I love the ocean, the smell of the salty air and spray of the waves as the boat rocks through the water. Despite growing up 800km from the nearest coastline it is when I am by the water, on the water or diving under the water that I am home. For my time at the Bimini Sharklab this becomes more fact than fantasy. Even on the rare days when I’m not out on a boat tracking, setting gillnets, longlines or snorkelling, the ocean is at my doorstep and is my backyard. It’s in this backyard and out on the water that the Sharklab lives up to its name. There is rarely a day that goes by that I don't see a shark. Currently my shark count is composed of lemon, nurse, blacktip, and tiger sharks but I have been warned of the bull sharks that frequent the Alice Town Channel and that December brings with it schools of hammerheads. Most sharks we catch require a work up, taking measurements, DNA and isotopepe samples and inserting one or more tags. The first shark I tagged was a blacktip shark. We had brought him up along the starboard side of the boat facing into the current. My colleague Marissa held the shark steady by his dorsal fin as Matt, the PhD candidate, talked me through the steps. The steps were simple really, line up the tag at 45˚ where the dorsal fin meets the body in the small dark incision Matt had made then give the casey tag loader a strong whack to insert the tag. My hand shakes as we sway in the waves and what should be a relatively quick and easy task seems daunting and endless. It’s funny how something as simple as Marissa regripping the shark and saying, “Don't worry, you got this” that allows me to still my hand and slide the tag into the proper position. With a deep breath and one more rock of the waves I slam my hand down and give the tag a pop. As Matt leans over to check that the tag is securely in place a huge grin appears on my face. Marissa and I exchange excited looks as I half whisper half squeal that I just tagged a shark! Excitement pulses through me while we finish the workup and release the shark and it fills me now just thinking about it. There is still a little over two months left in my time here and despite any fowl weather, 4am wake ups or the constant looming threat of mosquitos, I look forward to ever chance go get out in the boats and the prospect of seeing and tagging another shark.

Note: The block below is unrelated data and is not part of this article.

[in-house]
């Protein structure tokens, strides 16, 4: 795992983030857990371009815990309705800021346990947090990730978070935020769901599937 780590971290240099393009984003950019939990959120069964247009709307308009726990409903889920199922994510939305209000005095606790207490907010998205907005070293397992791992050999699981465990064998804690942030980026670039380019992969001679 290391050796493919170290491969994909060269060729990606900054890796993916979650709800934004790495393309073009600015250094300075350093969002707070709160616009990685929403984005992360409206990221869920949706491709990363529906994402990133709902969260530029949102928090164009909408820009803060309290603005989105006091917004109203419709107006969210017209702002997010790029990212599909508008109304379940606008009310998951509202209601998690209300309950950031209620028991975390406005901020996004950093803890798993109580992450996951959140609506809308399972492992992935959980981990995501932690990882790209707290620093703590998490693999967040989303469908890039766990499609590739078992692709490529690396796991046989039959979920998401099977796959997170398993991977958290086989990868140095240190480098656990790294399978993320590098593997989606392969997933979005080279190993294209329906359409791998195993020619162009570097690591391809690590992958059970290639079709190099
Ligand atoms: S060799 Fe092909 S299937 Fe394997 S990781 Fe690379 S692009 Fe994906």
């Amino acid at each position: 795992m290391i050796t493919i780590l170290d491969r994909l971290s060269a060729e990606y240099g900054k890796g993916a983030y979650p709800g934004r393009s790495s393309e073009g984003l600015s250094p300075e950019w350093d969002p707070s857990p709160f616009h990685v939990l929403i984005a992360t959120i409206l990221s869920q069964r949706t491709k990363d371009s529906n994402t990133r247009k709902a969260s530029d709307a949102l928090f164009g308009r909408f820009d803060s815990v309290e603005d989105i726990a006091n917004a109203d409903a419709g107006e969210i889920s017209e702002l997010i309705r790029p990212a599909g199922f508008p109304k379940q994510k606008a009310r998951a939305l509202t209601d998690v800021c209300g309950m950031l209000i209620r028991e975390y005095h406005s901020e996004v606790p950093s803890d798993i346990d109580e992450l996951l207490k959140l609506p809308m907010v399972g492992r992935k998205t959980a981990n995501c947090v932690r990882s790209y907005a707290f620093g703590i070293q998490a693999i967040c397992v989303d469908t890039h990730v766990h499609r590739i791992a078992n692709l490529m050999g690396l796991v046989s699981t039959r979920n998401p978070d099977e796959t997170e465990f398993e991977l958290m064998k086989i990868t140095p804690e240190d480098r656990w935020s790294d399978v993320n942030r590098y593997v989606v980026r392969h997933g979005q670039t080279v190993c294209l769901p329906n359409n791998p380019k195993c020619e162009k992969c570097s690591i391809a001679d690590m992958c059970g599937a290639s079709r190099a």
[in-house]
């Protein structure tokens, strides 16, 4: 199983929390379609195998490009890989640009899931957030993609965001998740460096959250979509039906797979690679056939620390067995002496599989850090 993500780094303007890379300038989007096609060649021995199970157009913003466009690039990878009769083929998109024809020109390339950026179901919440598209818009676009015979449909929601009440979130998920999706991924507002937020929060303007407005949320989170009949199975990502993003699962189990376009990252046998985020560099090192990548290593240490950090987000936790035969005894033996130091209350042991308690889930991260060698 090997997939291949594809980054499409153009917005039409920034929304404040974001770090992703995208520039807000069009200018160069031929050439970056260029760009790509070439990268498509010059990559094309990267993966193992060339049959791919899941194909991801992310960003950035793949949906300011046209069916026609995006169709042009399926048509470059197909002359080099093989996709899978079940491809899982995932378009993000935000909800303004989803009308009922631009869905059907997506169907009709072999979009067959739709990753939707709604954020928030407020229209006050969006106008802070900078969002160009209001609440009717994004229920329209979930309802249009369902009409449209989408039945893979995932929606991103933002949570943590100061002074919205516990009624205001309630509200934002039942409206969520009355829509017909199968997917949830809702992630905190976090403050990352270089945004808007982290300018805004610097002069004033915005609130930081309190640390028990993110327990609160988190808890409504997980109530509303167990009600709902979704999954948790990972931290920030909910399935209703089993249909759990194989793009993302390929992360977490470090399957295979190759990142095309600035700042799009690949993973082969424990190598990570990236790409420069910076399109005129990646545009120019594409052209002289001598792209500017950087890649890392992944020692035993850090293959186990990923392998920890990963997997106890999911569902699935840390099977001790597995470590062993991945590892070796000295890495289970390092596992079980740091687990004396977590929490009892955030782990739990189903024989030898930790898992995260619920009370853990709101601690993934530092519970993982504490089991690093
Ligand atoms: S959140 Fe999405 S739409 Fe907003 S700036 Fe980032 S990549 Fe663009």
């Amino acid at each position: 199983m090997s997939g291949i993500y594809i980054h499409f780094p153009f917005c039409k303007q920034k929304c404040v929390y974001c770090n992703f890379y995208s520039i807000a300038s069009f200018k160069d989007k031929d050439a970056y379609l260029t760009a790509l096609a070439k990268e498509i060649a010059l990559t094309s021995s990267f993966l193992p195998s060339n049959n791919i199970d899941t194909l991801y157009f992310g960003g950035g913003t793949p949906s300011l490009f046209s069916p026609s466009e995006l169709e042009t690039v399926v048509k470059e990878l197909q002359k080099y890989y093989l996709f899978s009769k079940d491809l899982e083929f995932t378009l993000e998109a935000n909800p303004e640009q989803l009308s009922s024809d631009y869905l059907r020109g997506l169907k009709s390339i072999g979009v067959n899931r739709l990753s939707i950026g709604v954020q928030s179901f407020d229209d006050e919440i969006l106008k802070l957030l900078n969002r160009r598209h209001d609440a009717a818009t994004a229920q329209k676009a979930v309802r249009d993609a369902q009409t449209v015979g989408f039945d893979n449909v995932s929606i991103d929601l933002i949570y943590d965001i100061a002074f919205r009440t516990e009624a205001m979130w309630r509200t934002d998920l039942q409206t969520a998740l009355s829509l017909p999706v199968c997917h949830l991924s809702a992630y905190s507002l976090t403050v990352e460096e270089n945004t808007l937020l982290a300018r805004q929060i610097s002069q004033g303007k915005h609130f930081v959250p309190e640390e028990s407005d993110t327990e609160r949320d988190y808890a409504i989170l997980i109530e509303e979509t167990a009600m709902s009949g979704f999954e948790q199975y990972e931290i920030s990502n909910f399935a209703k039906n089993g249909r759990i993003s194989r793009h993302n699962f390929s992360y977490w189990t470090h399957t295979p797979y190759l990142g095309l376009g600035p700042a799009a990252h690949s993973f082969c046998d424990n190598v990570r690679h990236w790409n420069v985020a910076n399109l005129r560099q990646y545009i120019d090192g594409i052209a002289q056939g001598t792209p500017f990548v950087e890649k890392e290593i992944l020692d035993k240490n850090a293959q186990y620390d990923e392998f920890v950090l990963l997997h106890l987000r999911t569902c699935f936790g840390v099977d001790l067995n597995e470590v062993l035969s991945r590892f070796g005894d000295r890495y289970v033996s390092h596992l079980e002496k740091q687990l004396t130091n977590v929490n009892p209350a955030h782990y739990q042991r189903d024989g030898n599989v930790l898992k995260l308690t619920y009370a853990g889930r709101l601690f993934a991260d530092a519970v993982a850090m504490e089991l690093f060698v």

Sixty-six years ago George Orwell portrayed in his novel ‘1984’ a fictional entity called “Big Brother” who is claimed to rule a totalitarian state, creating a society that is under total surveillance by the authorities. Citizens are constantly reminded of this by the slogan “Big Brother is watching you”, an aphorism which is omnipresent on screens. In modern human society, Big Brother is inherent to abuse of civil rights, specifically in terms of mass surveillance. As bad as this may seem for human populations, however, mass surveillance by telemetry is arguably the most important and potent tool ecologists and conservationists have to protect natural populations and their habitats in increasingly human-dominated land- and seascapes.